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: Courtesan beneath a Mosquito Net

Courtesan beneath a Mosquito Net

Hanging scroll
Calligrapher: Honda Jinzaburo (1781-1861)
Artist: Utagawa Kunisada 歌川国貞 (1786-1864)
Historical period(s)
Edo period, 1855
Ink and color on silk
H x W (image): 101.5 x 38.5 cm (39 15/16 x 15 3/16 in)
Credit Line
Purchase — Harold P. Stern Memorial Fund
Freer Gallery of Art
Accession Number
This scene of a courtesan emerging from beneath a mosquito net as her cat returns her gaze alludes to a well-known episode from the eleventh-century literary work The Tale of Genji. Prince Genjis wife, the Third princess, was concealed from public view, as was the custom among women of high status. When her cat pushed aside a bamboo blind, however, the Third princess was revealed to the courtier Kashiwagi, and thus began a secret affair between the two. Mitate (incongruous comparisons between courtly literature and modern urban life) were a popular visual device in Edo art.

Inscribed at the top of the painting is a poem by Honda Jinzaburo (17811861), whose pen name was Tenmei Rojin. The poem alludes to the source of mosquito netsthe vendorsfrom Omi near Lake Biwaand to the trysts of courtesans beneath the netting on steamy summer nights.

No matter whom
the maiden meets
under the omi net,
her arm shows the mark
of a mosquitos stinger.

Translation by John Carpenter

Private collection, Japan [1]

To 1995
Mayuyama & Co. Ltd., Tokyo, to 1995

From 1995
Freer Gallery of Art, purchased from Mayuyama & Co. Ltd. in 1995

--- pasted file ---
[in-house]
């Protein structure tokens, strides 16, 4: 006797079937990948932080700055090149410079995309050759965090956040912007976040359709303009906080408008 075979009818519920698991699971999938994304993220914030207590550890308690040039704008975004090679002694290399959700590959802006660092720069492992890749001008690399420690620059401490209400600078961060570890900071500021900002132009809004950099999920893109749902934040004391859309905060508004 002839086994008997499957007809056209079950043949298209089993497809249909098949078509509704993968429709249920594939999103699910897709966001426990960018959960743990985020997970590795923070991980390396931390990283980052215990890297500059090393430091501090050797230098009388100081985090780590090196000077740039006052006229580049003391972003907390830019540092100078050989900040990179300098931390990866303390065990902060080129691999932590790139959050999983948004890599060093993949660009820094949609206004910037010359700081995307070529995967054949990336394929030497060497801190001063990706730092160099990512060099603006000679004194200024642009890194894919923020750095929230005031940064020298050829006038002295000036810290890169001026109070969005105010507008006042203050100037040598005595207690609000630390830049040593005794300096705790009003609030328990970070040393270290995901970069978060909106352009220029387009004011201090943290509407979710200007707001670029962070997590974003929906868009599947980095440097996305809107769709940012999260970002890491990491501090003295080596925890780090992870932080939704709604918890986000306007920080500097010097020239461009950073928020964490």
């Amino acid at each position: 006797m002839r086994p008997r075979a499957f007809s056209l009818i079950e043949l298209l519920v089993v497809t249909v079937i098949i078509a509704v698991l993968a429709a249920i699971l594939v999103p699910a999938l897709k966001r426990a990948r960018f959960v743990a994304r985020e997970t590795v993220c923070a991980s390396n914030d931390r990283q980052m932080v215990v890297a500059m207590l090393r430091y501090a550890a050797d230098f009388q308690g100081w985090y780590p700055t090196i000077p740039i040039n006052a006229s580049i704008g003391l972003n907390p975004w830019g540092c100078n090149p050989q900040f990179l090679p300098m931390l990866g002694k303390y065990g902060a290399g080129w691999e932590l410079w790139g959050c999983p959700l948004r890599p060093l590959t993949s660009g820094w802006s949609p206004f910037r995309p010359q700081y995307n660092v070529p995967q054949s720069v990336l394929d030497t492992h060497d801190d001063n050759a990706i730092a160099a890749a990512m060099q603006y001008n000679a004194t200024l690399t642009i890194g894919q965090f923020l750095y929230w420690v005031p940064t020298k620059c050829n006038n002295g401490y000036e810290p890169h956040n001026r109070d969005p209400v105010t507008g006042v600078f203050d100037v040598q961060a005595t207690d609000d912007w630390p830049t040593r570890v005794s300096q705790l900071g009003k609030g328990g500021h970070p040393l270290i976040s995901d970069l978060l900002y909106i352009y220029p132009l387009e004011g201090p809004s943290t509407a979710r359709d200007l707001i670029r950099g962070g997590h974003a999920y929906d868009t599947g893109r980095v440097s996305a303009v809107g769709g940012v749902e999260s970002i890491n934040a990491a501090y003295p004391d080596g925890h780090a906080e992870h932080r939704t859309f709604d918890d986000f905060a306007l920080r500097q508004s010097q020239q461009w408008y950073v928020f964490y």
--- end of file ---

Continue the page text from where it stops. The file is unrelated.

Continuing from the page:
[1] This object was offered in auction at Christie's, New York in 1994 and failed to sell; it was returned to its owner in Japan and remarketed through Mayuyama and Co. (see Curatorial Note 3, James Ulak, December 1995, in the object record).

Former owner
Mayuyama & Co., Ltd.
On View Location
Currently not on view
courtesan, Edo period (1615 - 1868), Japan, kakemono, ukiyo-e, WWII-era provenance
Collection(s) Area
Japanese Art
Web Resource(s)
Google Cultural Institute

Rights Statement
Copyright with museum

As renovation work continues in the Freer Gallery, the Sackler Gallery also will close on July 10, 2017. This museum-wide closure will allow us to completely reinstall our exhibitions and revitalize features to improve your visit. Both spaces will reopen on October 14, 2017, when we will welcome the public back to the Freer|Sackler: two galleries, one destination. For your safety, all visitors will have their bags checked. See the complete list of restricted items and bag sizes.